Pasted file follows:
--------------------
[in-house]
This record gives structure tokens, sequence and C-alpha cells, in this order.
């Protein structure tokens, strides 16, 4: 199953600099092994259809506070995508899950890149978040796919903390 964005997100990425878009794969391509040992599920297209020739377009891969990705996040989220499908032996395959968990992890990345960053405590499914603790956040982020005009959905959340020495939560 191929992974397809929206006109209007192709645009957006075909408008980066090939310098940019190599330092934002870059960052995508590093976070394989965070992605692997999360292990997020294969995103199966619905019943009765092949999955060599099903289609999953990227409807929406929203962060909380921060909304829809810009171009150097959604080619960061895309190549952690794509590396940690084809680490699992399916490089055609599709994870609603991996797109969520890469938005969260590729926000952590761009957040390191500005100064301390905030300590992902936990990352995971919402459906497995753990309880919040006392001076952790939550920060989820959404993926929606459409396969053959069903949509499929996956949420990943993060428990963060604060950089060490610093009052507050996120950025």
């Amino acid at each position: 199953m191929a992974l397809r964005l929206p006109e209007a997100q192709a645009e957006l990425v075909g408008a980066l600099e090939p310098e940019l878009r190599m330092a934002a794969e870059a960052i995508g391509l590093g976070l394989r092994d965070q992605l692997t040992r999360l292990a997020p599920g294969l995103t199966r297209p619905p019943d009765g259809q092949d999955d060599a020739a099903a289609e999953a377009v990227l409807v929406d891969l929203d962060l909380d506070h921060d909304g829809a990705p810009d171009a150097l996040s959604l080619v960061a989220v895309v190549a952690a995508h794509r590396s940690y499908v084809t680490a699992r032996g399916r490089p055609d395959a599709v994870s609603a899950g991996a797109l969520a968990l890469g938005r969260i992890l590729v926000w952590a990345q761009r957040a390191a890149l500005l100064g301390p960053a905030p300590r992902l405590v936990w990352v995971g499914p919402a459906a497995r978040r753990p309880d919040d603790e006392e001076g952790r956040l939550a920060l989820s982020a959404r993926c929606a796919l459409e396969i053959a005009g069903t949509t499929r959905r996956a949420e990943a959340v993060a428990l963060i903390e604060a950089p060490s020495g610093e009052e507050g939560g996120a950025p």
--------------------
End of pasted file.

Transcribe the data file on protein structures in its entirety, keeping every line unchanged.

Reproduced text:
[in-house]
This record gives structure tokens, sequence and C-alpha cells, in this order.
């Protein structure tokens, strides 16, 4: 199953600099092994259809506070995508899950890149978040796919903390 964005997100990425878009794969391509040992599920297209020739377009891969990705996040989220499908032996395959968990992890990345960053405590499914603790956040982020005009959905959340020495939560 191929992974397809929206006109209007192709645009957006075909408008980066090939310098940019190599330092934002870059960052995508590093976070394989965070992605692997999360292990997020294969995103199966619905019943009765092949999955060599099903289609999953990227409807929406929203962060909380921060909304829809810009171009150097959604080619960061895309190549952690794509590396940690084809680490699992399916490089055609599709994870609603991996797109969520890469938005969260590729926000952590761009957040390191500005100064301390905030300590992902936990990352995971919402459906497995753990309880919040006392001076952790939550920060989820959404993926929606459409396969053959069903949509499929996956949420990943993060428990963060604060950089060490610093009052507050996120950025």
């Amino acid at each position: 199953m191929a992974l397809r964005l929206p006109e209007a997100q192709a645009e957006l990425v075909g408008a980066l600099e090939p310098e940019l878009r190599m330092a934002a794969e870059a960052i995508g391509l590093g976070l394989r092994d965070q992605l692997t040992r999360l292990a997020p599920g294969l995103t199966r297209p619905p019943d009765g259809q092949d999955d060599a020739a099903a289609e999953a377009v990227l409807v929406d891969l929203d962060l909380d506070h921060d909304g829809a990705p810009d171009a150097l996040s959604l080619v960061a989220v895309v190549a952690a995508h794509r590396s940690y499908v084809t680490a699992r032996g399916r490089p055609d395959a599709v994870s609603a899950g991996a797109l969520a968990l890469g938005r969260i992890l590729v926000w952590a990345q761009r957040a390191a890149l500005l100064g301390p960053a905030p300590r992902l405590v936990w990352v995971g499914p919402a459906a497995r978040r753990p309880d919040d603790e006392e001076g952790r956040l939550a920060l989820s982020a959404r993926c929606a796919l459409e396969i053959a005009g069903t949509t499929r959905r996956a949420e990943a959340v993060a428990l963060i903390e604060a950089p060490s020495g610093e009052e507050g939560g996120a950025p």